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Cilia are conserved cellular organelles that are nearly ubiquitous in the vertebrate body plan. Although cilia were first observed by van Leeuwenhoek in the 17th century, it was not until the turn of 21st century, that the myriad roles of these complex structures emerged [Davis and Katsanis 2012, Oh et al, 2015, Heydeck et al, 2018]. Through collaborative efforts of many laboratories worldwide, we and others have established cilia as key mediators of extracellular cues such as morphogenetic signaling that are critical to proper development and homeostasis. We now know that cells have a repertoire ~1000 proteins, the ciliary proteome, that are required for correct ciliogenesis and ciliary function. Not surprisingly, the disruption of any of these components can give rise to genetic disorders called ciliopathies. Our researchers have a long-standing interest in understanding the genetic architecture of these clinically distinct but overlapping disorders; in the mechanistic dissection of ciliary function in discrete spatiotemporal contexts [Boldt et al, 2016; Heydeck et al, 2018]; and our long-term goal is to develop novel therapeutic strategies aimed to ameliorate or at least prolong the onset of symptoms.
Our ciliopathy research employs a multidisciplinary approach involving genetic analysis of humans with either rare Mendelian or common complex traits underscored by a ciliary defect. We use mouse and zebrafish models coupled to robust cell-based assays to quantitatively assess ciliary output. Through interactions and collaborations with academic colleagues, patient support groups, and partners from the pharmaceutical industry, we recruit and study the genetic architecture and pathomechanisms of individuals with ciliopathies. Clinical features of the rare ciliopathies, such as psychiatric illness and obesity, are common in the general population. We and others have hypothesized that increased mutational burden in ciliary genes can increase the risk for such disorders [Oh et al, 2015]. To investigate this possibility, our researchers used a combination of targeted resequencing of ciliary genes in human cohorts combined with animal models and cell-based assays to establish how specific genetic lesions can lead to neuroanatomical and behavioral alterations that may be relevant to schizophrenia, autism, and obesity [Kamiya et al, 2008; Lim et al, 2014; Migliavacca et al, 2015].
Consistent with the broad roles of cilia in the vertebrate body plan, ciliary and basal body defects have been causally linked with at least 35 discrete disorders in humans, caused by mutations in >190 causal genes. Although each disorder, such as Bardet-Biedl syndrome, Meckel-Gruber syndrome, Joubert syndrome, Nephronopthisis, or Primary Ciliary Dyskinesia are individually rare (~1/100,000 to 1/200,000) as many as 100 additional independent clinical entities have been proposed as ciliopathies [Davis and Katsanis 2012]. The advancement of next generation sequencing in recent years has propelled causal gene discovery [Hjeij et al, 2013, Lindstrand et al, 2014, Roberson et al, 2015, and Lindstrand et al 2016] and has also provided a platform to uncover genetic modifiers [Khanna et al, 2009]. Using sequencing or copy number variant analysis of research participant samples coupled to in vivo studies in zebrafish, the ACT-GeM aims to understand the genetic architecture of disease by mapping mutational burden to ciliary functional modules such as the BBSome, transition zone, and intraflagellar transport complexes [Zaghloul et al, 2010, Davis et al, 2011; Lindstrand, et al 2016; Kousi et al, 2018 BioRxIV]. Furthermore, our ciliary toolkit has offered the opportunity to investigate cis-compensatory effects predicted by comparative genomics; these events are not unique to ciliary genes but likely impact at least 3-12% of human disease variants [Jordan et al 2015].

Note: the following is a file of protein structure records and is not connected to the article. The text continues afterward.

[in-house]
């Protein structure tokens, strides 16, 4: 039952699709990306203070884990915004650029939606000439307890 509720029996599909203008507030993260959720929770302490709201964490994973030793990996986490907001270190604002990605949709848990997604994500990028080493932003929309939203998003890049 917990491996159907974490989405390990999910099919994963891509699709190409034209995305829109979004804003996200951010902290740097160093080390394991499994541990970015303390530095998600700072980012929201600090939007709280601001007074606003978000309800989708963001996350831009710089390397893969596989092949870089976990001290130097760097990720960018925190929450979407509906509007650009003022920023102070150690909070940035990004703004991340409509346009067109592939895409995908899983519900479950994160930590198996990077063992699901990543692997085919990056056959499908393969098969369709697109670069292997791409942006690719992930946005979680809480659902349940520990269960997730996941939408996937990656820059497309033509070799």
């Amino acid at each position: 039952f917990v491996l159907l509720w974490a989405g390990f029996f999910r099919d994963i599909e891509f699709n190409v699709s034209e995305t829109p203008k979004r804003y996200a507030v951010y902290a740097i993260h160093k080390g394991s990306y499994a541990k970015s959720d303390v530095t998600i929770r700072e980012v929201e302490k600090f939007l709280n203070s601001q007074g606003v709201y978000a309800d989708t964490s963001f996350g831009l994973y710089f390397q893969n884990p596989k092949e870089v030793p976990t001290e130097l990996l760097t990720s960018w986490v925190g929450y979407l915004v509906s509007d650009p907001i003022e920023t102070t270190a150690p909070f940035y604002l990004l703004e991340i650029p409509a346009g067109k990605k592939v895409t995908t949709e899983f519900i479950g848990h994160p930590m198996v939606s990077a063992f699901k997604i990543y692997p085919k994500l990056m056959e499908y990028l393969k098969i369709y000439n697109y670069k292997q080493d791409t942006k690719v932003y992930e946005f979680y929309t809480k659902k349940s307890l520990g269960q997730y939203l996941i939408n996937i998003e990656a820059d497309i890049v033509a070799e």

A major role of the cilium is to act as a chemo-, mechano- and photosensor. Cilia also mediate communication between extra- and intra-cellular signaling effectors not only during development, but also during regenerative and homeostatic processes. Comprehensive study of ciliary mutants ranging from mouse to zebrafish have implicated a prominent role for cilia in signaling paradigms including Shh, Wnt, and Notch. Coupled to robust in vitro assays, we have demonstrated that signaling effectors function at the cilium in response to certain environmental cues [Gerdes et al, 2007 and [Liu et al, 2014]. Our ongoing research goals are to understand the detailed molecular mechanisms by which ciliary proteins interact in signaling transduction, and to understand the tissue-specific and context-dependent phenomena that result in variable disease phenotypes [Garcia-Gonzalo et al, 2011].
Recent technological improvements have empowered the efficient manipulation of gene expression and the genome itself. Using a combination of RNAi and CRISPR in cells and zebrafish embryos, our researchers are leading the search for the identification of suppressors of ciliopathies, in other words, genes whose ablation or attenuation might have therapeutic benefit to the phenotypes driven by ciliary dysfunction. Our work shows early promise with the identification of suppressors for a subset of ciliopathies, which have in turn opened possibilities for the testing of lead therapeutic compounds [Tsai et al In Press]. We aspire to systematize this approach for numerous disorders for which we might have the opportunity to provide ameliorating or therapeutic leads.